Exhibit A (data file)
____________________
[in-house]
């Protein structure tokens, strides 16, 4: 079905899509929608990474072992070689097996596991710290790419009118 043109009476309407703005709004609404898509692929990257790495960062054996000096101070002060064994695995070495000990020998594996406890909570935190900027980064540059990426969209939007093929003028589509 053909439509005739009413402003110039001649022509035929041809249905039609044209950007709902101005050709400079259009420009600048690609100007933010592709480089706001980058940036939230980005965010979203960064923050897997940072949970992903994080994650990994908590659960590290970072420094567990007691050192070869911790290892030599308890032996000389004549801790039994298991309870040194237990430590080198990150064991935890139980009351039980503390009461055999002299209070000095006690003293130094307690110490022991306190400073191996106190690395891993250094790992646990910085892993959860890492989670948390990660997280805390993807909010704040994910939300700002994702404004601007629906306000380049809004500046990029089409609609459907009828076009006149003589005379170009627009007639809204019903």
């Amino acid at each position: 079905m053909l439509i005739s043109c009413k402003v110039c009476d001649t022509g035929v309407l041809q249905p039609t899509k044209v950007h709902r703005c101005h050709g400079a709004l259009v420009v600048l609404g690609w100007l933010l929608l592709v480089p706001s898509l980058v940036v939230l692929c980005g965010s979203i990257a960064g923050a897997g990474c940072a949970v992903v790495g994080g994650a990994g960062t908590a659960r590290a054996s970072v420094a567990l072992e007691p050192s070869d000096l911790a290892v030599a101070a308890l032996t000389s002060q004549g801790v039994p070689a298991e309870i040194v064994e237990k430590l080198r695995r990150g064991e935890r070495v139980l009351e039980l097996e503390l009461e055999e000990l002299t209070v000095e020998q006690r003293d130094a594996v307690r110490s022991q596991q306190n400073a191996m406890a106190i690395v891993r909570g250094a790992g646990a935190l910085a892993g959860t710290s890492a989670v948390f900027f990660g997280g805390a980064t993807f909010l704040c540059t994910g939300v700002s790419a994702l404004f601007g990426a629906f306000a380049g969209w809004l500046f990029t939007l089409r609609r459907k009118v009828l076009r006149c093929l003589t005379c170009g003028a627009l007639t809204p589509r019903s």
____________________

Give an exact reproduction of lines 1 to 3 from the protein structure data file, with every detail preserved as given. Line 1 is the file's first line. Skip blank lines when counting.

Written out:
[in-house]
């Protein structure tokens, strides 16, 4: 079905899509929608990474072992070689097996596991710290790419009118 043109009476309407703005709004609404898509692929990257790495960062054996000096101070002060064994695995070495000990020998594996406890909570935190900027980064540059990426969209939007093929003028589509 053909439509005739009413402003110039001649022509035929041809249905039609044209950007709902101005050709400079259009420009600048690609100007933010592709480089706001980058940036939230980005965010979203960064923050897997940072949970992903994080994650990994908590659960590290970072420094567990007691050192070869911790290892030599308890032996000389004549801790039994298991309870040194237990430590080198990150064991935890139980009351039980503390009461055999002299209070000095006690003293130094307690110490022991306190400073191996106190690395891993250094790992646990910085892993959860890492989670948390990660997280805390993807909010704040994910939300700002994702404004601007629906306000380049809004500046990029089409609609459907009828076009006149003589005379170009627009007639809204019903």
């Amino acid at each position: 079905m053909l439509i005739s043109c009413k402003v110039c009476d001649t022509g035929v309407l041809q249905p039609t899509k044209v950007h709902r703005c101005h050709g400079a709004l259009v420009v600048l609404g690609w100007l933010l929608l592709v480089p706001s898509l980058v940036v939230l692929c980005g965010s979203i990257a960064g923050a897997g990474c940072a949970v992903v790495g994080g994650a990994g960062t908590a659960r590290a054996s970072v420094a567990l072992e007691p050192s070869d000096l911790a290892v030599a101070a308890l032996t000389s002060q004549g801790v039994p070689a298991e309870i040194v064994e237990k430590l080198r695995r990150g064991e935890r070495v139980l009351e039980l097996e503390l009461e055999e000990l002299t209070v000095e020998q006690r003293d130094a594996v307690r110490s022991q596991q306190n400073a191996m406890a106190i690395v891993r909570g250094a790992g646990a935190l910085a892993g959860t710290s890492a989670v948390f900027f990660g997280g805390a980064t993807f909010l704040c540059t994910g939300v700002s790419a994702l404004f601007g990426a629906f306000a380049g969209w809004l500046f990029t939007l089409r609609r459907k009118v009828l076009r006149c093929l003589t005379c170009g003028a627009l007639t809204p589509r019903s």